Sewall's diary is full of references to Quakers — he clearly kept a keen eye out for them. Of particular interest to me are his references to Quaker burials.
In June of 1685, a small group of Quakers asked Governor Simon Bradstreet for permission to build a fence around the graves of the "Boston Martyrs" — Marmaduke Stephenson, William Robinson, Mary Dyer, and William Leddra — on Boston Common. These four Quakers had been executed in 1659 (Stephenson and Robinson), 1660 (Dyer), and 1661 (Leddra), for the crime of returning to Massachusetts to proselytize after being banished on a previous occasion. Their fellow Quakers wished to honor them and, no doubt, draw attention to their own continued presence in the colony. This was a particularly sore subject in 1685, as the colony's charter had been revoked the previous year, partially due to concerns about the lack of religious toleration in Massachusetts. When Governor Bradstreet brought this request before the Council, it was unanimously denied. Sewall, writing in his diary, noted that, "it is very inconvenient for persons so dead and buried in the place to have any Monument" (Sewall Diary 17 June 1685).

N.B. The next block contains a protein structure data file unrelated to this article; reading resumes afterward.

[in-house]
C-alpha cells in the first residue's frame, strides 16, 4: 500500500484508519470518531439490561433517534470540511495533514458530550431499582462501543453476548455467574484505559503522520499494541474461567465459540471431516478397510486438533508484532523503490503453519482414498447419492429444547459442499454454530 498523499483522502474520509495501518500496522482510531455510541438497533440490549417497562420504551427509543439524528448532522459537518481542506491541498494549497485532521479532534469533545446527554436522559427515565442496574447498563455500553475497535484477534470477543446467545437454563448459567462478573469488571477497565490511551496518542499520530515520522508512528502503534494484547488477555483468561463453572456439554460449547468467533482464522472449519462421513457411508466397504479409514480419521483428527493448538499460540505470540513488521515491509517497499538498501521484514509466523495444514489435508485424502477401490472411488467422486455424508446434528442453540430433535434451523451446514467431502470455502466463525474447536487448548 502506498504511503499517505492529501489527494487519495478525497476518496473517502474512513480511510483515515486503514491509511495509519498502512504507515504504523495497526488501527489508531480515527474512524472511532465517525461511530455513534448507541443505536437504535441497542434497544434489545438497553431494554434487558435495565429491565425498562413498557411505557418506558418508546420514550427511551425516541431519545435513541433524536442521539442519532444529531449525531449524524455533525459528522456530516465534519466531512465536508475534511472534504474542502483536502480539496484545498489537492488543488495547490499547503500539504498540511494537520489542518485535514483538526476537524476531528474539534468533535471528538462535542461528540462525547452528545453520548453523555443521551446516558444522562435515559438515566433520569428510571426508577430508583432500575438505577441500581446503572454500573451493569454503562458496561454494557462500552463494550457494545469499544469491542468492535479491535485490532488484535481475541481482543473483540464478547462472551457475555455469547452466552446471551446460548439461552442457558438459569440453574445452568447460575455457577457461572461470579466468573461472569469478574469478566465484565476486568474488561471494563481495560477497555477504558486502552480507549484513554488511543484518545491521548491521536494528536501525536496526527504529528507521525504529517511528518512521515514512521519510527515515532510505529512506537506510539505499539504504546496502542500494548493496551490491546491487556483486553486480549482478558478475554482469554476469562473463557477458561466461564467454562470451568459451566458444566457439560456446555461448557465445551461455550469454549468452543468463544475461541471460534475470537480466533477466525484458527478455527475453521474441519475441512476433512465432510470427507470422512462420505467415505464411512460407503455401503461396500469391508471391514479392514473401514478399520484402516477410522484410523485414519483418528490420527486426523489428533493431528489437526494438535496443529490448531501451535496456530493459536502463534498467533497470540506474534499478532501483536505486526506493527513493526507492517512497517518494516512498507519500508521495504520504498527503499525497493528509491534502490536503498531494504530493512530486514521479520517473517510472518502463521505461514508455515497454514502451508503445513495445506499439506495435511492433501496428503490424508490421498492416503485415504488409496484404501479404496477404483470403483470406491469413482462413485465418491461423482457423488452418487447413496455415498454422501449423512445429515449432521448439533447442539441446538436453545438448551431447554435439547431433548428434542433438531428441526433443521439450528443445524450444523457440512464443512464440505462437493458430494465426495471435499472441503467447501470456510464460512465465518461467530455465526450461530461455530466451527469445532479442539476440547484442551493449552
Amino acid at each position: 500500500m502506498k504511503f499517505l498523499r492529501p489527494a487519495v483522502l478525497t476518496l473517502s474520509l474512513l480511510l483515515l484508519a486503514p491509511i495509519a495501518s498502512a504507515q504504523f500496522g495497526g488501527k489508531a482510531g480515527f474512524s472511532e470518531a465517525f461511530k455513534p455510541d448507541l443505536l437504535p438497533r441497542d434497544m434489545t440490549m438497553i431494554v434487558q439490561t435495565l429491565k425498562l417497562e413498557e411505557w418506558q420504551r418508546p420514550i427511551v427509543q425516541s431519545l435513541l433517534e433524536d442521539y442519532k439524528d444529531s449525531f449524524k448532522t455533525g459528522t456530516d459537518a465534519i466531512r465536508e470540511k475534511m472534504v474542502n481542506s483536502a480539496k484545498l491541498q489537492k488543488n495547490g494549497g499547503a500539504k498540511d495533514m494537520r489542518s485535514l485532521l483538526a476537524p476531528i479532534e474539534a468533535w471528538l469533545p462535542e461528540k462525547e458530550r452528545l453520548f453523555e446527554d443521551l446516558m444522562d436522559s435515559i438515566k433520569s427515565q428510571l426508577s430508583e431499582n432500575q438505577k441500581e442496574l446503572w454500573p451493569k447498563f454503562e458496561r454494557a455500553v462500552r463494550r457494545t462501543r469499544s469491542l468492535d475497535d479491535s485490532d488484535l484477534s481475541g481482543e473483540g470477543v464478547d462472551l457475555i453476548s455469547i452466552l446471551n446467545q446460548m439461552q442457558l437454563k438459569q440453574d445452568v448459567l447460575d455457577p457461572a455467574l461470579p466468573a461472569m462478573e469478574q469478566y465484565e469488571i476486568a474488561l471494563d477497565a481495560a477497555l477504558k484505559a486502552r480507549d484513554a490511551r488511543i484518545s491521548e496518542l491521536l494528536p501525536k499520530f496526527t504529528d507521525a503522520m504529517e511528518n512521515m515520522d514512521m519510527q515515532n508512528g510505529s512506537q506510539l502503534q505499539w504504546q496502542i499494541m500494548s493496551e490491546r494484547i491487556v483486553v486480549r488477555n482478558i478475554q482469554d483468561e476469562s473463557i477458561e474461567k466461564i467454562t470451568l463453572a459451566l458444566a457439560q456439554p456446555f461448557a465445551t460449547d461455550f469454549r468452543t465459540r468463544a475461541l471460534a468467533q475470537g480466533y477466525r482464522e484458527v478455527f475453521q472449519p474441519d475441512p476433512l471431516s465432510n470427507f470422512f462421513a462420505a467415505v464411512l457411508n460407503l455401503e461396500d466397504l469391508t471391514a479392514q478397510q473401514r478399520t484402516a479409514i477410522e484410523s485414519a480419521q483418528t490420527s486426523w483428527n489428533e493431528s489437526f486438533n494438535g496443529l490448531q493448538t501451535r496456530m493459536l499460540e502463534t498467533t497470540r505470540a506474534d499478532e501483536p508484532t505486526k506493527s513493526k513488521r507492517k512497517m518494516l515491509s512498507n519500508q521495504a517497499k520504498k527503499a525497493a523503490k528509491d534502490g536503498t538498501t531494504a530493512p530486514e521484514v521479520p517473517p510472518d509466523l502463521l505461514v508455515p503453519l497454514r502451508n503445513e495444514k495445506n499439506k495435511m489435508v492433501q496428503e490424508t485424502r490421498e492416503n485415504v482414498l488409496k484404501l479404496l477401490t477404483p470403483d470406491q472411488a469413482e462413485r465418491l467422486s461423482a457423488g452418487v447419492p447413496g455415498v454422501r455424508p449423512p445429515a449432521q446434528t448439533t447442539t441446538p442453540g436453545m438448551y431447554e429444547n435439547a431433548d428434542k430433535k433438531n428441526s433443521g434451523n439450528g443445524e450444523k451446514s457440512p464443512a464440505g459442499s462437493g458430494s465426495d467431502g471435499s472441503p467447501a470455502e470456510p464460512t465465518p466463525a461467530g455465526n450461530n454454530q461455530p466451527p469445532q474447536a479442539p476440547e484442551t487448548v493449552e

The Quakers were not big on obeying earthly authorities, so they went ahead and built the fence anyway.
In August, Sewall passed by the gravesite on his way to Dorchester and saw
a few Feet of Ground enclosed with Boards, which is done by the Quakers out of respect to som one or more hanged and buried by the Gallows: though the Governor forbad them, when they asked Leave.Of course, today, there is a big statue of Mary Dyer next to the State House, but this commemoration was a dramatic gesture of defiance in 1685.